By Olivia Krauth–
Senate Bill 12, which would abolish U of L’s Board of Trustees, passed a committee vote 13-5 today.
If enacted, the bill would reduce the board to 10 appointed members, which Gov. Matt Bevin would select from a list of 30 people. Sen. Robert Stivers said the overhaul is necessary as the current board does not meet state requirements for racial and political diversity.
U of L professor Susan Jarosi and SGA President Aaron Vance spoke on behalf of U of L – the first time U of L voices were allowed to speak on the bill.
“Every aspect of his argument is mistaken,” Jarosi said, referring to Stivers as “arrogant” and “reckless.” Jarosi said current trustees are solving dysfunction, crediting board of trustees chair Larry Benz for his leadership.
“I’m worried about the value of my degree,” Vance said. “We want to make sure we didn’t waste four years of our lives and $80,000.”
When asked about student opinion, Vance said nearly every student is concerned about U of L’s accreditation.
U of L’s accrediting body, Southern Association of Colleges and Schools, placed the school on probation in December due to Bevin’s executive order that abolished the board of trustees in June, citing undue political influence. Probation is the last step before losing accreditation, causing credits to be untransferable and awarded degrees to be devalued.
“I think it is extremely reckless for people to say, ‘Accreditation going to be lost,'” Stivers said. Two of Stivers’ daughters are at U of L, prompting one representative to ask if he is willing to “put his children’s degrees on the line.”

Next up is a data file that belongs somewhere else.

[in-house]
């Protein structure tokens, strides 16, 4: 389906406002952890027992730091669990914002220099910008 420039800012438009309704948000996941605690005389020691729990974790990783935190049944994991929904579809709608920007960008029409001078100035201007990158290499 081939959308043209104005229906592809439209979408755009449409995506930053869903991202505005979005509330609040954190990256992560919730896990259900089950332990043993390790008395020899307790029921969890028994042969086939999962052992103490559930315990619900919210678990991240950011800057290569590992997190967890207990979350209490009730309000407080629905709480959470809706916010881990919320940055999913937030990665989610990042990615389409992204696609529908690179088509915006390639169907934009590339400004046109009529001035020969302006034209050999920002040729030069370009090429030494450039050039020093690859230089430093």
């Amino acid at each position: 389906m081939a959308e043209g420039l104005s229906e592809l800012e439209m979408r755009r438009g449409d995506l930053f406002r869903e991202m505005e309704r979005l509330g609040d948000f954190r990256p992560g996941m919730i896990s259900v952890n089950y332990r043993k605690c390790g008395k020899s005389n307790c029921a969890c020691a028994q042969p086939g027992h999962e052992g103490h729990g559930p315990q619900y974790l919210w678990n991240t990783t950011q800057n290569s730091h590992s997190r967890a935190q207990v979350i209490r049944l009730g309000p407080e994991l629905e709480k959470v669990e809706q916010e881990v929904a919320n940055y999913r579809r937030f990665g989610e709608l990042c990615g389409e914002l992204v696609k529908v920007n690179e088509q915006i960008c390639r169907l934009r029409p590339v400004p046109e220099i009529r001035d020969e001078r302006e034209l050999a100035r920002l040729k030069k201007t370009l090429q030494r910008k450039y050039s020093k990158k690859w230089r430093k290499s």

SACS President Belle Wheelen told the Kentucky Center for Investigative Reporting you would not hear her say U of L’s accreditation is not at risk.
“To retain its accreditation, the university must follow state law but also comply with the SACS principles. If any new legislation permits us to meet both sets of requirements, the university will benefit. The goal for all involved is for the university to be in full compliance with our accrediting body and removed from probation as soon as possible,” U of L spokesperson John Karman said.
Four days into a 30 day legislative period, Rep. Rick Rand asked why it was so important to pass the bill this early. Others said SACS is sending a detailed letter about U of L’s probation next week. A motion to table the bill failed.
Stivers cited dysfunction at U of L, including the board not passing a budget by deadline in 2016. Rand said all of the examples occurred due to Bevin’s actions of not filling vacancies on the board and then abolishing the board in June.
“It could be validated by the seven appointees,” Rep. Jody Richards said, asking why Bevin has not appointed trustees to bring the current board into compliance. Stivers said doing so would validate having a board out of compliance.
Rand said Bevin could have been a “healer,” and does not understand why the legislature is “playing a game of chicken” with SACS on accreditation.
U of L’s probation will be reviewed in December. The probation could be extended a year, lifted or SACS could move to the next step of removing accreditation.
The bill will face a full House vote tomorrow. If it passes, it will go to Bevin.